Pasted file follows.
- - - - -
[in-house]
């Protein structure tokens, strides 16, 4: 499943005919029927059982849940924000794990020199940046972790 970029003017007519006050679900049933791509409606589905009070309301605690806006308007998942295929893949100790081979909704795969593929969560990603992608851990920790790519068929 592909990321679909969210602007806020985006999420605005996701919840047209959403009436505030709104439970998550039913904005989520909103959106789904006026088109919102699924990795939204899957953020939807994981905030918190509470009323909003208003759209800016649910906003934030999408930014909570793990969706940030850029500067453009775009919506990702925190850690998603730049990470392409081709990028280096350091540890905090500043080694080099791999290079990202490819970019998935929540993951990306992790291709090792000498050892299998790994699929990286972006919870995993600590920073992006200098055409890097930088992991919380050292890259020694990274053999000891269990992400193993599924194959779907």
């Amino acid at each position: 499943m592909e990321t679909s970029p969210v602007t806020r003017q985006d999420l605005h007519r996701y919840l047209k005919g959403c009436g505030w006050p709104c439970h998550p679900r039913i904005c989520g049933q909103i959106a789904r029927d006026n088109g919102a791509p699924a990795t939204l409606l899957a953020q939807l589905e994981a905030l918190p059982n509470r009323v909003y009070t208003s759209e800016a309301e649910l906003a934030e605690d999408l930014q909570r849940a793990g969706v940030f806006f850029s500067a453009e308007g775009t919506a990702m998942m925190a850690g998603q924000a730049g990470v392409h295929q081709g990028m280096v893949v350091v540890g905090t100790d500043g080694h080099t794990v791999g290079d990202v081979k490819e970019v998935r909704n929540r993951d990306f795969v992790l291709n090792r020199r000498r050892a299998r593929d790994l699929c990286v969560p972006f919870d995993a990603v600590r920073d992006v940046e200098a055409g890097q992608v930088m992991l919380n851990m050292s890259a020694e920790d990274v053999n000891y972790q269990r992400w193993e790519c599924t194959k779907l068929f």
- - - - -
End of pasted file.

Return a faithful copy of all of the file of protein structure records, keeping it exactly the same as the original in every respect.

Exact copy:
[in-house]
């Protein structure tokens, strides 16, 4: 499943005919029927059982849940924000794990020199940046972790 970029003017007519006050679900049933791509409606589905009070309301605690806006308007998942295929893949100790081979909704795969593929969560990603992608851990920790790519068929 592909990321679909969210602007806020985006999420605005996701919840047209959403009436505030709104439970998550039913904005989520909103959106789904006026088109919102699924990795939204899957953020939807994981905030918190509470009323909003208003759209800016649910906003934030999408930014909570793990969706940030850029500067453009775009919506990702925190850690998603730049990470392409081709990028280096350091540890905090500043080694080099791999290079990202490819970019998935929540993951990306992790291709090792000498050892299998790994699929990286972006919870995993600590920073992006200098055409890097930088992991919380050292890259020694990274053999000891269990992400193993599924194959779907």
């Amino acid at each position: 499943m592909e990321t679909s970029p969210v602007t806020r003017q985006d999420l605005h007519r996701y919840l047209k005919g959403c009436g505030w006050p709104c439970h998550p679900r039913i904005c989520g049933q909103i959106a789904r029927d006026n088109g919102a791509p699924a990795t939204l409606l899957a953020q939807l589905e994981a905030l918190p059982n509470r009323v909003y009070t208003s759209e800016a309301e649910l906003a934030e605690d999408l930014q909570r849940a793990g969706v940030f806006f850029s500067a453009e308007g775009t919506a990702m998942m925190a850690g998603q924000a730049g990470v392409h295929q081709g990028m280096v893949v350091v540890g905090t100790d500043g080694h080099t794990v791999g290079d990202v081979k490819e970019v998935r909704n929540r993951d990306f795969v992790l291709n090792r020199r000498r050892a299998r593929d790994l699929c990286v969560p972006f919870d995993a990603v600590r920073d992006v940046e200098a055409g890097q992608v930088m992991l919380n851990m050292s890259a020694e920790d990274v053999n000891y972790q269990r992400w193993e790519c599924t194959k779907l068929f």